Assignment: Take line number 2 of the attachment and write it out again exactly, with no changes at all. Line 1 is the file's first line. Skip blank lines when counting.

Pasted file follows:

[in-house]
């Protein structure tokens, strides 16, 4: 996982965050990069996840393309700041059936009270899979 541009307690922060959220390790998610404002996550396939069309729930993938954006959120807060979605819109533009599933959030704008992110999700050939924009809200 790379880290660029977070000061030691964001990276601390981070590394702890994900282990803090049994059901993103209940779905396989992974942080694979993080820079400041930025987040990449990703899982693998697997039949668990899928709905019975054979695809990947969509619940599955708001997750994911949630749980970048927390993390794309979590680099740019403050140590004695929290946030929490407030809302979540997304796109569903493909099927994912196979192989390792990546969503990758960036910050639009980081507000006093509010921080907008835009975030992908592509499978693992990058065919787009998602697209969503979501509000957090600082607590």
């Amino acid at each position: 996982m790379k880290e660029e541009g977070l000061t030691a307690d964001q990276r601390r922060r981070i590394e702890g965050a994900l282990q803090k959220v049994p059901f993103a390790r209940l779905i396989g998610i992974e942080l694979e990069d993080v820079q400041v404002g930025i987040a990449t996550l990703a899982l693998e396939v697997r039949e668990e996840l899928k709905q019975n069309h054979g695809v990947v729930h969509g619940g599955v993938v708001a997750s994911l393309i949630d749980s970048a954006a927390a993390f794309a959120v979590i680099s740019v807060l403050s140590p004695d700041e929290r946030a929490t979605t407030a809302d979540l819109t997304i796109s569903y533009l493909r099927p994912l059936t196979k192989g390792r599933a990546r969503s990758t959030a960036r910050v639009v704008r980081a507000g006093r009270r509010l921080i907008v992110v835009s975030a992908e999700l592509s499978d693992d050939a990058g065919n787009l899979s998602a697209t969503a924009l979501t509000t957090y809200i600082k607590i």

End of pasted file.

């Protein structure tokens, strides 16, 4: 996982965050990069996840393309700041059936009270899979 541009307690922060959220390790998610404002996550396939069309729930993938954006959120807060979605819109533009599933959030704008992110999700050939924009809200 790379880290660029977070000061030691964001990276601390981070590394702890994900282990803090049994059901993103209940779905396989992974942080694979993080820079400041930025987040990449990703899982693998697997039949668990899928709905019975054979695809990947969509619940599955708001997750994911949630749980970048927390993390794309979590680099740019403050140590004695929290946030929490407030809302979540997304796109569903493909099927994912196979192989390792990546969503990758960036910050639009980081507000006093509010921080907008835009975030992908592509499978693992990058065919787009998602697209969503979501509000957090600082607590």